(a.) Partial fractions
(b.) Partial fractions
(c.) Trigonometric substitution (use the "completing the square" operation)
As for #53, use polynomial division.
I don't understand #54 at all.
For 53: You want to perform long division first, because the degree of the numerator is greater than that of the denominator.
for 54: a) You need a partial fraction with denominator for each k value between 1 and m. The same applies to part b)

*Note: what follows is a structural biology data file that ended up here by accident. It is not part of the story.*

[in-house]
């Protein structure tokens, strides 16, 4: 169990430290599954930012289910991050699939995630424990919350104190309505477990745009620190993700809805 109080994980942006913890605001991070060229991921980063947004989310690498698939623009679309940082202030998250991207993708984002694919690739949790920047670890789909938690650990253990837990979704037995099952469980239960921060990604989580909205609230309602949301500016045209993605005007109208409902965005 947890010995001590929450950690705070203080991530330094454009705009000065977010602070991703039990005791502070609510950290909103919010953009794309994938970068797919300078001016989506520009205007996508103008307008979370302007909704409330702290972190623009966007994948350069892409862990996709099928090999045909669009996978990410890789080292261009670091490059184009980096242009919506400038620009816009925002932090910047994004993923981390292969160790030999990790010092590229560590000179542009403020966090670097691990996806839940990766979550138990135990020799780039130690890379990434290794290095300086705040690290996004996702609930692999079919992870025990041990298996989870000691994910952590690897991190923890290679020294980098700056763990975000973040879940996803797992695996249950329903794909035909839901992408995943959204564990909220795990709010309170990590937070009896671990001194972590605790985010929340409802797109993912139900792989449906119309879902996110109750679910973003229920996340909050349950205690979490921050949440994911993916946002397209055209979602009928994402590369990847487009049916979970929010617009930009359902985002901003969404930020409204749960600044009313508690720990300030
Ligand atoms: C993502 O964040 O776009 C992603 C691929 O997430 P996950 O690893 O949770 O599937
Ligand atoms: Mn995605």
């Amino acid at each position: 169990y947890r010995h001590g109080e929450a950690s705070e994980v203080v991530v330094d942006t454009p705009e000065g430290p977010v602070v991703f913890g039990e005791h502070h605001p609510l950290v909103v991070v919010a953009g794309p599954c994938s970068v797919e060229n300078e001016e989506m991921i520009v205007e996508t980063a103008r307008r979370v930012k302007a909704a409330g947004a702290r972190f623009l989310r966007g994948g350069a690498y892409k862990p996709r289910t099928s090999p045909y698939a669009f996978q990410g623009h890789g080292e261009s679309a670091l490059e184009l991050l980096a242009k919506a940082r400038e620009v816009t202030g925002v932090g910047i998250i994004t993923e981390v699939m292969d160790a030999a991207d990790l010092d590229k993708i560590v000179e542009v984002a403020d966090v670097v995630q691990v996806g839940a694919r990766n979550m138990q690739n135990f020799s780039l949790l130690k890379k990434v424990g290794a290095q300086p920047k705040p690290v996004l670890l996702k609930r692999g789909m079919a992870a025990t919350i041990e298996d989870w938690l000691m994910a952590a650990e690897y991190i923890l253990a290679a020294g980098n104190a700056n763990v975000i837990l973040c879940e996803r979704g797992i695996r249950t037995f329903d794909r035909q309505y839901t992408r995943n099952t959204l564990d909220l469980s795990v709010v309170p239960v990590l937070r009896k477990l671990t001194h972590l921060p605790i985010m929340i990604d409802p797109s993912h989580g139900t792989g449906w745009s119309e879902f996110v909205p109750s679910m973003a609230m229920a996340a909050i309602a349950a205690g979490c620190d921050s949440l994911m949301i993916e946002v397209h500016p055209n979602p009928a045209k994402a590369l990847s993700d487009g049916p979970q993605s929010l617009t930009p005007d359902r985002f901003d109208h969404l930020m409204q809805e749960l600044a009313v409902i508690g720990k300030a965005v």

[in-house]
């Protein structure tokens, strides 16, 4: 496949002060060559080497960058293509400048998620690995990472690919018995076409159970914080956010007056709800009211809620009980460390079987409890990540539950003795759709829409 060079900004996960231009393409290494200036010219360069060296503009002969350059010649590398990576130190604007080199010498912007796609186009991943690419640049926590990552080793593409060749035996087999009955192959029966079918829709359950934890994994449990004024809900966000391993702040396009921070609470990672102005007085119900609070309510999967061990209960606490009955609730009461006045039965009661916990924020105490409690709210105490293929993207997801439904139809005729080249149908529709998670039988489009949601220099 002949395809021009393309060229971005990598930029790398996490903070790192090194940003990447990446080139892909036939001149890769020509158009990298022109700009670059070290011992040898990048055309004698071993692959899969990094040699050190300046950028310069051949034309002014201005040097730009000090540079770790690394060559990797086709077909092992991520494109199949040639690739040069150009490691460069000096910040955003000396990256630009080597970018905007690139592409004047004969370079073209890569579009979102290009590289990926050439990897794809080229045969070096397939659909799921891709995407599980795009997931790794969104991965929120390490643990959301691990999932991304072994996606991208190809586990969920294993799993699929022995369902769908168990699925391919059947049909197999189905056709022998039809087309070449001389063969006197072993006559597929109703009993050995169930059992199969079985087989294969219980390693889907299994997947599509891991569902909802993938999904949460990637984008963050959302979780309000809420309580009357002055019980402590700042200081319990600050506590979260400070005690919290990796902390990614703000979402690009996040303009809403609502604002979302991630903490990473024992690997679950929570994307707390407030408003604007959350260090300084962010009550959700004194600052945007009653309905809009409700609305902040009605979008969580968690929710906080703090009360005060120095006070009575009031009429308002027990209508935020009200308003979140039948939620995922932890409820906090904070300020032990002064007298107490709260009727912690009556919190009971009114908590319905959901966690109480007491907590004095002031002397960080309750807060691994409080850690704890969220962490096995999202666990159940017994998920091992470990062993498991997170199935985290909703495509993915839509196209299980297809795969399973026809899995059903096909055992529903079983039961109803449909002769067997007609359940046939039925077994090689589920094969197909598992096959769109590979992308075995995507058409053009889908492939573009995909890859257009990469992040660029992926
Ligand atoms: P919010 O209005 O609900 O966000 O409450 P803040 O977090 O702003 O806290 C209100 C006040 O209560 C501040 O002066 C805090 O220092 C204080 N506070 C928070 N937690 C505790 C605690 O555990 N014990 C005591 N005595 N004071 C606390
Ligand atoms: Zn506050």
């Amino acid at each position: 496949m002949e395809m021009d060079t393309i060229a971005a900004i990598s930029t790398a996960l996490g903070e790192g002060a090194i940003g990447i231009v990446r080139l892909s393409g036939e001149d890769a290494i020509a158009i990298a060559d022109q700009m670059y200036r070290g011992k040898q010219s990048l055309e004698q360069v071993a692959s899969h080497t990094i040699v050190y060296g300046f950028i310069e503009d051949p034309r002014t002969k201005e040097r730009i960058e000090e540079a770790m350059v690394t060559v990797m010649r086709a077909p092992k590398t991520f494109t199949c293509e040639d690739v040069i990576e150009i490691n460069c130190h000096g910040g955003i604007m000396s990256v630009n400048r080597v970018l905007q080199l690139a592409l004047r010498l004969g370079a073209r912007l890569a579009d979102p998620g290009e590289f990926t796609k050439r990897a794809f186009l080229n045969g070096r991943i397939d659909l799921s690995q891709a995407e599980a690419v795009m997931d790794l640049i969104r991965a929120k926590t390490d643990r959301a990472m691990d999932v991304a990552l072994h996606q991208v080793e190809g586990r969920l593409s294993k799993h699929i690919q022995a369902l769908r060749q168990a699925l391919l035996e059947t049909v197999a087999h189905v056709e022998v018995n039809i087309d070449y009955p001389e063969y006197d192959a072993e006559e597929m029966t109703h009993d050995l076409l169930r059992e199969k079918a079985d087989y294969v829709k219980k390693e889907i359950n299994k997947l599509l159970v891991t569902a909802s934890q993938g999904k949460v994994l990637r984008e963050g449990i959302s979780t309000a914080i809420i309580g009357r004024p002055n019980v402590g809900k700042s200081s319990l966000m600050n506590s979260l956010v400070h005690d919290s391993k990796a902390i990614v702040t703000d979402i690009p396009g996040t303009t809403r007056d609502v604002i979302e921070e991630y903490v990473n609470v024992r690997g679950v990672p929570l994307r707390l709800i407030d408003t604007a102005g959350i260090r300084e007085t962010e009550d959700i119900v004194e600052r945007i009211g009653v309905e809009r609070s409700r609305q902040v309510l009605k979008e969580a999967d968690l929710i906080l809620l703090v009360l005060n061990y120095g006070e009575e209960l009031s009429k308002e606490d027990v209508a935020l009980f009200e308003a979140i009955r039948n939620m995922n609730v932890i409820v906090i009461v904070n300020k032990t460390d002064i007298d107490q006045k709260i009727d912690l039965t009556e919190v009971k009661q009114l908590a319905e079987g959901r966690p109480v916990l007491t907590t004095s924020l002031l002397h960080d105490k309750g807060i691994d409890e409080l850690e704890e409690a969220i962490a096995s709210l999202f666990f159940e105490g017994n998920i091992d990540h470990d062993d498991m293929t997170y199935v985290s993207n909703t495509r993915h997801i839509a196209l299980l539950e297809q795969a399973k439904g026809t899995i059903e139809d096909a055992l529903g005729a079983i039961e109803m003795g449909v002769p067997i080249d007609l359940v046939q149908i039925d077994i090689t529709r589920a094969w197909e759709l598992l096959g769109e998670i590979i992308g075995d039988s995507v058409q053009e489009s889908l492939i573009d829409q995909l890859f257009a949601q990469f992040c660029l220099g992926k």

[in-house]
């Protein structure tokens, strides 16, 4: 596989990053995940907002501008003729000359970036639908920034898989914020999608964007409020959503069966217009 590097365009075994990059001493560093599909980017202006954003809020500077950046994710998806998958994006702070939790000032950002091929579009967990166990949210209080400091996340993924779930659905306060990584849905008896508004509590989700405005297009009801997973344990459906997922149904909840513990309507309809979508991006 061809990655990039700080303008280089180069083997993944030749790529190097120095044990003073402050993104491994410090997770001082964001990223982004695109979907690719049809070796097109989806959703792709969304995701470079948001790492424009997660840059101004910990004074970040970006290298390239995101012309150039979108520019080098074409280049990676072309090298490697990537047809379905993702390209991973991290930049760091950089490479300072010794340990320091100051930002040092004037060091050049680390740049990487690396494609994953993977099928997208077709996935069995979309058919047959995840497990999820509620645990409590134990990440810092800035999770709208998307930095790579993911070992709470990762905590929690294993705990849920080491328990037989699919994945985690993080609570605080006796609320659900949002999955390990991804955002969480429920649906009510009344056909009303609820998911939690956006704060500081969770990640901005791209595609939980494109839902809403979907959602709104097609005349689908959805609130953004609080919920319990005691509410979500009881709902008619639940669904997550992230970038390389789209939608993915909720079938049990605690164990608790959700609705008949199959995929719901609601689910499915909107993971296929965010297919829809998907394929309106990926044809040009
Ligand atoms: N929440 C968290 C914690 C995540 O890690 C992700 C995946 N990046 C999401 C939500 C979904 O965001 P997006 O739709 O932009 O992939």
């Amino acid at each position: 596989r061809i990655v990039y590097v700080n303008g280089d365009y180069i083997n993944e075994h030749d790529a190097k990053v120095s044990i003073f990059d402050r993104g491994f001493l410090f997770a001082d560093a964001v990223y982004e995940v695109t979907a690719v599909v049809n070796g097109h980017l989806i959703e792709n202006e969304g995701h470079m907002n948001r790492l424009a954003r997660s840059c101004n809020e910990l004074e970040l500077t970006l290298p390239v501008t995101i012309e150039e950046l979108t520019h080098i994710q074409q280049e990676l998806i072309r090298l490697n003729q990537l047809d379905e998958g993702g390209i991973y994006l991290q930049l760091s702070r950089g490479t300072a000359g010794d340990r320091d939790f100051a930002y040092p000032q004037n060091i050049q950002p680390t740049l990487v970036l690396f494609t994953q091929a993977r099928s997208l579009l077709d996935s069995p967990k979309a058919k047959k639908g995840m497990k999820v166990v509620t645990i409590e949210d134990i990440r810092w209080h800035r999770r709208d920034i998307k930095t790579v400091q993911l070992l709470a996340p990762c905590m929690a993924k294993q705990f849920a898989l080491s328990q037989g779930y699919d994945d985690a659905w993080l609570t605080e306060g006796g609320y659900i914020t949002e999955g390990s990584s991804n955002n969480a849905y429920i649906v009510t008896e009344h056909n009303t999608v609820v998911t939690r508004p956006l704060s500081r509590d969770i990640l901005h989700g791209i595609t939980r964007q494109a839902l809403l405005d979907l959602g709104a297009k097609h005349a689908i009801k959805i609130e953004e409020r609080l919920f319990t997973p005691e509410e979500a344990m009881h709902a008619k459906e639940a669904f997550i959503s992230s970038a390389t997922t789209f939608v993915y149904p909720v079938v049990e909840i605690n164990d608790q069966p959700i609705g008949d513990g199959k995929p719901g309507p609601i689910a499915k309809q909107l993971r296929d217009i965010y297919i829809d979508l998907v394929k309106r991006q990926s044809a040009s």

a) Multiply the numerator by 2 and divide by 2 before the integral sign. Note that the new numerator is the derivative of the denominator, so the resulting antiderivative is a one half times the logarithm of the denominator... plus a constant, of course.
b) partial fractions ... factor denominator, then split into fractions.